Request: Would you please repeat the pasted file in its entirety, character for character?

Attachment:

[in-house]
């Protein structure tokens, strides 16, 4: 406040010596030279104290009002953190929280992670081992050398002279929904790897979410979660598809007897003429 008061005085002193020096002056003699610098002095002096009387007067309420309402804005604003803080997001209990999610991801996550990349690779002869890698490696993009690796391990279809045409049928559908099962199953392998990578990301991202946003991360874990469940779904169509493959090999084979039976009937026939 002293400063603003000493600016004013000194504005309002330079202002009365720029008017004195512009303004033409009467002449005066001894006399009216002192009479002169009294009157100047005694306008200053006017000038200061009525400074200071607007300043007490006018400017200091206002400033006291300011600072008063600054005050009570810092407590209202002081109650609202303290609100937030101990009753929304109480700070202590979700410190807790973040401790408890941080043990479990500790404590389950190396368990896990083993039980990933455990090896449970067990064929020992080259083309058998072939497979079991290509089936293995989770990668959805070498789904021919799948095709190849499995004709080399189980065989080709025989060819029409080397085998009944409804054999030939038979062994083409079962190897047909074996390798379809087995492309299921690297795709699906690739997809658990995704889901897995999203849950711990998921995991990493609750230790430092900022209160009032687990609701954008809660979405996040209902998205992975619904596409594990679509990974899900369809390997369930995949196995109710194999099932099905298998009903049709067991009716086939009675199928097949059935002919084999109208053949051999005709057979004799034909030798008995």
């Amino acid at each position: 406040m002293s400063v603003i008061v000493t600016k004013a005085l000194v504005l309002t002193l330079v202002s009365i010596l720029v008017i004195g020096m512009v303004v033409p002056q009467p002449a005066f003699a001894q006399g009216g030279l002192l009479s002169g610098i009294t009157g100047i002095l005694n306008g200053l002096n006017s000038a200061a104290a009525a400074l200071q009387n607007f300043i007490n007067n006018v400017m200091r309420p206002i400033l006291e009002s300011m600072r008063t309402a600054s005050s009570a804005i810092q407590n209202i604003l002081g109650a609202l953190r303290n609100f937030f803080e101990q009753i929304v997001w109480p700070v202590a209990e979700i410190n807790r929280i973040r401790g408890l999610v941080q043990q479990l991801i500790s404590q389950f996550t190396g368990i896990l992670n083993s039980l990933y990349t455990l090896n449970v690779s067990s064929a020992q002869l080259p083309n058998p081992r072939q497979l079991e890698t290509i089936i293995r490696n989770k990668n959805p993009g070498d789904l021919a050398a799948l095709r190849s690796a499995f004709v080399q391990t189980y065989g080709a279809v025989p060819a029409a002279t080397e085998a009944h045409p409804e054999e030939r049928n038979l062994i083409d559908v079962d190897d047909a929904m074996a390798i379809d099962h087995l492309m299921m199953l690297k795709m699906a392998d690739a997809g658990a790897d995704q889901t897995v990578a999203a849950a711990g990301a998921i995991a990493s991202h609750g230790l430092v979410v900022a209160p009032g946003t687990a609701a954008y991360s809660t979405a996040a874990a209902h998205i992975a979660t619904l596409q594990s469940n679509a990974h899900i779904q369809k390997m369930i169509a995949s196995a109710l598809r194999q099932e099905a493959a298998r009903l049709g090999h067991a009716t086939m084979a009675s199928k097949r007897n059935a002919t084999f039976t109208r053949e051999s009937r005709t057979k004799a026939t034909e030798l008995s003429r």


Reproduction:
[in-house]
């Protein structure tokens, strides 16, 4: 406040010596030279104290009002953190929280992670081992050398002279929904790897979410979660598809007897003429 008061005085002193020096002056003699610098002095002096009387007067309420309402804005604003803080997001209990999610991801996550990349690779002869890698490696993009690796391990279809045409049928559908099962199953392998990578990301991202946003991360874990469940779904169509493959090999084979039976009937026939 002293400063603003000493600016004013000194504005309002330079202002009365720029008017004195512009303004033409009467002449005066001894006399009216002192009479002169009294009157100047005694306008200053006017000038200061009525400074200071607007300043007490006018400017200091206002400033006291300011600072008063600054005050009570810092407590209202002081109650609202303290609100937030101990009753929304109480700070202590979700410190807790973040401790408890941080043990479990500790404590389950190396368990896990083993039980990933455990090896449970067990064929020992080259083309058998072939497979079991290509089936293995989770990668959805070498789904021919799948095709190849499995004709080399189980065989080709025989060819029409080397085998009944409804054999030939038979062994083409079962190897047909074996390798379809087995492309299921690297795709699906690739997809658990995704889901897995999203849950711990998921995991990493609750230790430092900022209160009032687990609701954008809660979405996040209902998205992975619904596409594990679509990974899900369809390997369930995949196995109710194999099932099905298998009903049709067991009716086939009675199928097949059935002919084999109208053949051999005709057979004799034909030798008995």
């Amino acid at each position: 406040m002293s400063v603003i008061v000493t600016k004013a005085l000194v504005l309002t002193l330079v202002s009365i010596l720029v008017i004195g020096m512009v303004v033409p002056q009467p002449a005066f003699a001894q006399g009216g030279l002192l009479s002169g610098i009294t009157g100047i002095l005694n306008g200053l002096n006017s000038a200061a104290a009525a400074l200071q009387n607007f300043i007490n007067n006018v400017m200091r309420p206002i400033l006291e009002s300011m600072r008063t309402a600054s005050s009570a804005i810092q407590n209202i604003l002081g109650a609202l953190r303290n609100f937030f803080e101990q009753i929304v997001w109480p700070v202590a209990e979700i410190n807790r929280i973040r401790g408890l999610v941080q043990q479990l991801i500790s404590q389950f996550t190396g368990i896990l992670n083993s039980l990933y990349t455990l090896n449970v690779s067990s064929a020992q002869l080259p083309n058998p081992r072939q497979l079991e890698t290509i089936i293995r490696n989770k990668n959805p993009g070498d789904l021919a050398a799948l095709r190849s690796a499995f004709v080399q391990t189980y065989g080709a279809v025989p060819a029409a002279t080397e085998a009944h045409p409804e054999e030939r049928n038979l062994i083409d559908v079962d190897d047909a929904m074996a390798i379809d099962h087995l492309m299921m199953l690297k795709m699906a392998d690739a997809g658990a790897d995704q889901t897995v990578a999203a849950a711990g990301a998921i995991a990493s991202h609750g230790l430092v979410v900022a209160p009032g946003t687990a609701a954008y991360s809660t979405a996040a874990a209902h998205i992975a979660t619904l596409q594990s469940n679509a990974h899900i779904q369809k390997m369930i169509a995949s196995a109710l598809r194999q099932e099905a493959a298998r009903l049709g090999h067991a009716t086939m084979a009675s199928k097949r007897n059935a002919t084999f039976t109208r053949e051999s009937r005709t057979k004799a026939t034909e030798l008995s003429r």